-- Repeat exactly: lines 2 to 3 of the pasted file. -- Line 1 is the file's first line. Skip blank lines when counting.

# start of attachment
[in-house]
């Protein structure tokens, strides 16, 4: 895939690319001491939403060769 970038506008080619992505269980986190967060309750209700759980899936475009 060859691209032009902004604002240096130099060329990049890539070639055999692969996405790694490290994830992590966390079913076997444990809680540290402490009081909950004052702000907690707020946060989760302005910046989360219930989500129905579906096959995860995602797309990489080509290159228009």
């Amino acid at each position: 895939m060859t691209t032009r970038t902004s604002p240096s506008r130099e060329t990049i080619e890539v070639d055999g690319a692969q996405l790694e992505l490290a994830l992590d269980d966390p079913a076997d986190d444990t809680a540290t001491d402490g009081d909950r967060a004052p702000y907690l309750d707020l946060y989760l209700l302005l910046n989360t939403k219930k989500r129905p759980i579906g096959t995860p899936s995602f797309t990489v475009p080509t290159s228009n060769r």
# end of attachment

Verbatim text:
């Protein structure tokens, strides 16, 4: 895939690319001491939403060769 970038506008080619992505269980986190967060309750209700759980899936475009 060859691209032009902004604002240096130099060329990049890539070639055999692969996405790694490290994830992590966390079913076997444990809680540290402490009081909950004052702000907690707020946060989760302005910046989360219930989500129905579906096959995860995602797309990489080509290159228009």
């Amino acid at each position: 895939m060859t691209t032009r970038t902004s604002p240096s506008r130099e060329t990049i080619e890539v070639d055999g690319a692969q996405l790694e992505l490290a994830l992590d269980d966390p079913a076997d986190d444990t809680a540290t001491d402490g009081d909950r967060a004052p702000y907690l309750d707020l946060y989760l209700l302005l910046n989360t939403k219930k989500r129905p759980i579906g096959t995860p899936s995602f797309t990489v475009p080509t290159s228009n060769r």